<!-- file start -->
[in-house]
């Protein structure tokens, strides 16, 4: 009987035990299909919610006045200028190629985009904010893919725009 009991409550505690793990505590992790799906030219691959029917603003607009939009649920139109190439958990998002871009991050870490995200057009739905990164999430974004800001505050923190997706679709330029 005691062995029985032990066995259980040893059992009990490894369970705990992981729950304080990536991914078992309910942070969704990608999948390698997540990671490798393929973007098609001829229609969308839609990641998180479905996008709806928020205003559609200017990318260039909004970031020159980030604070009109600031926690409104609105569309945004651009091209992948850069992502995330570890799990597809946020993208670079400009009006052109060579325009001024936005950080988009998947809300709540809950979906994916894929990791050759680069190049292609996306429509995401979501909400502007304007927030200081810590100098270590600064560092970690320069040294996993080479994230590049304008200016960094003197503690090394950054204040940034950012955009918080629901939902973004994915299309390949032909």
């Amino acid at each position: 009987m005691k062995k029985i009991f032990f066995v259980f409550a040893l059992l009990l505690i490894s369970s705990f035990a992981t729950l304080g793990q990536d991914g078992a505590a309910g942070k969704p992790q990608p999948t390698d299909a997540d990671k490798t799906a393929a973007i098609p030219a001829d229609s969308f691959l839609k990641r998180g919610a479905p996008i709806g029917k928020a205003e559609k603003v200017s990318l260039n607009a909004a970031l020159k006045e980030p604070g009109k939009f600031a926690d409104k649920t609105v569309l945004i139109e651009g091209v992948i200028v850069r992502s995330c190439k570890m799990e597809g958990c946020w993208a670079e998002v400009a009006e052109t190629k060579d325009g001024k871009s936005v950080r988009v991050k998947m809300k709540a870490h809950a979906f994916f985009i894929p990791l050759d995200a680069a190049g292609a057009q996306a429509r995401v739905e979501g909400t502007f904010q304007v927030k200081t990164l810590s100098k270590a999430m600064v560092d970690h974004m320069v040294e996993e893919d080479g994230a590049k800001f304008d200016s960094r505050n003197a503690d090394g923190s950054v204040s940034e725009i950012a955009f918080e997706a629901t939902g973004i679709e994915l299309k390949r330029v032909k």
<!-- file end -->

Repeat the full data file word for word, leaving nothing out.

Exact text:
[in-house]
């Protein structure tokens, strides 16, 4: 009987035990299909919610006045200028190629985009904010893919725009 009991409550505690793990505590992790799906030219691959029917603003607009939009649920139109190439958990998002871009991050870490995200057009739905990164999430974004800001505050923190997706679709330029 005691062995029985032990066995259980040893059992009990490894369970705990992981729950304080990536991914078992309910942070969704990608999948390698997540990671490798393929973007098609001829229609969308839609990641998180479905996008709806928020205003559609200017990318260039909004970031020159980030604070009109600031926690409104609105569309945004651009091209992948850069992502995330570890799990597809946020993208670079400009009006052109060579325009001024936005950080988009998947809300709540809950979906994916894929990791050759680069190049292609996306429509995401979501909400502007304007927030200081810590100098270590600064560092970690320069040294996993080479994230590049304008200016960094003197503690090394950054204040940034950012955009918080629901939902973004994915299309390949032909």
């Amino acid at each position: 009987m005691k062995k029985i009991f032990f066995v259980f409550a040893l059992l009990l505690i490894s369970s705990f035990a992981t729950l304080g793990q990536d991914g078992a505590a309910g942070k969704p992790q990608p999948t390698d299909a997540d990671k490798t799906a393929a973007i098609p030219a001829d229609s969308f691959l839609k990641r998180g919610a479905p996008i709806g029917k928020a205003e559609k603003v200017s990318l260039n607009a909004a970031l020159k006045e980030p604070g009109k939009f600031a926690d409104k649920t609105v569309l945004i139109e651009g091209v992948i200028v850069r992502s995330c190439k570890m799990e597809g958990c946020w993208a670079e998002v400009a009006e052109t190629k060579d325009g001024k871009s936005v950080r988009v991050k998947m809300k709540a870490h809950a979906f994916f985009i894929p990791l050759d995200a680069a190049g292609a057009q996306a429509r995401v739905e979501g909400t502007f904010q304007v927030k200081t990164l810590s100098k270590a999430m600064v560092d970690h974004m320069v040294e996993e893919d080479g994230a590049k800001f304008d200016s960094r505050n003197a503690d090394g923190s950054v204040s940034e725009i950012a955009f918080e997706a629901t939902g973004i679709e994915l299309k390949r330029v032909k």